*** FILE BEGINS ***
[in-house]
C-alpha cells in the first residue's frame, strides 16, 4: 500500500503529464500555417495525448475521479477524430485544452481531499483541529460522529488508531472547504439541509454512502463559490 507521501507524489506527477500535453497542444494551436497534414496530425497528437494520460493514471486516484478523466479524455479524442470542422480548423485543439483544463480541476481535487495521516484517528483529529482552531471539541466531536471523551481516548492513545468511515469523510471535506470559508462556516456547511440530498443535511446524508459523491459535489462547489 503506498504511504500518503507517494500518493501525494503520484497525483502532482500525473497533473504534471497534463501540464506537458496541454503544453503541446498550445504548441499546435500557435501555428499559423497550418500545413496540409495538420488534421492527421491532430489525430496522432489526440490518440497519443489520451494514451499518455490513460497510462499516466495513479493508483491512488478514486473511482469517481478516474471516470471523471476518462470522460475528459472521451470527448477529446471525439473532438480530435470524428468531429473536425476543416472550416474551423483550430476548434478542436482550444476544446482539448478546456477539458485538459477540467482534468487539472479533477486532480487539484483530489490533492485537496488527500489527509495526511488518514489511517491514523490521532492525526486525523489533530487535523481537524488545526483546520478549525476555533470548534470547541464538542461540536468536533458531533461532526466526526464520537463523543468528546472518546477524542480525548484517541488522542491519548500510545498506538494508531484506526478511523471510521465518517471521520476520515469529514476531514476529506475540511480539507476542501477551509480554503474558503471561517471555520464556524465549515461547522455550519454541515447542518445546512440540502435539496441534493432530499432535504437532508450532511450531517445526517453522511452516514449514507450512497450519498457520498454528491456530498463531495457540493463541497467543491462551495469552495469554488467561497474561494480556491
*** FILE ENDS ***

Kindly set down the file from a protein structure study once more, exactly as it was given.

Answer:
[in-house]
C-alpha cells in the first residue's frame, strides 16, 4: 500500500503529464500555417495525448475521479477524430485544452481531499483541529460522529488508531472547504439541509454512502463559490 507521501507524489506527477500535453497542444494551436497534414496530425497528437494520460493514471486516484478523466479524455479524442470542422480548423485543439483544463480541476481535487495521516484517528483529529482552531471539541466531536471523551481516548492513545468511515469523510471535506470559508462556516456547511440530498443535511446524508459523491459535489462547489 503506498504511504500518503507517494500518493501525494503520484497525483502532482500525473497533473504534471497534463501540464506537458496541454503544453503541446498550445504548441499546435500557435501555428499559423497550418500545413496540409495538420488534421492527421491532430489525430496522432489526440490518440497519443489520451494514451499518455490513460497510462499516466495513479493508483491512488478514486473511482469517481478516474471516470471523471476518462470522460475528459472521451470527448477529446471525439473532438480530435470524428468531429473536425476543416472550416474551423483550430476548434478542436482550444476544446482539448478546456477539458485538459477540467482534468487539472479533477486532480487539484483530489490533492485537496488527500489527509495526511488518514489511517491514523490521532492525526486525523489533530487535523481537524488545526483546520478549525476555533470548534470547541464538542461540536468536533458531533461532526466526526464520537463523543468528546472518546477524542480525548484517541488522542491519548500510545498506538494508531484506526478511523471510521465518517471521520476520515469529514476531514476529506475540511480539507476542501477551509480554503474558503471561517471555520464556524465549515461547522455550519454541515447542518445546512440540502435539496441534493432530499432535504437532508450532511450531517445526517453522511452516514449514507450512497450519498457520498454528491456530498463531495457540493463541497467543491462551495469552495469554488467561497474561494480556491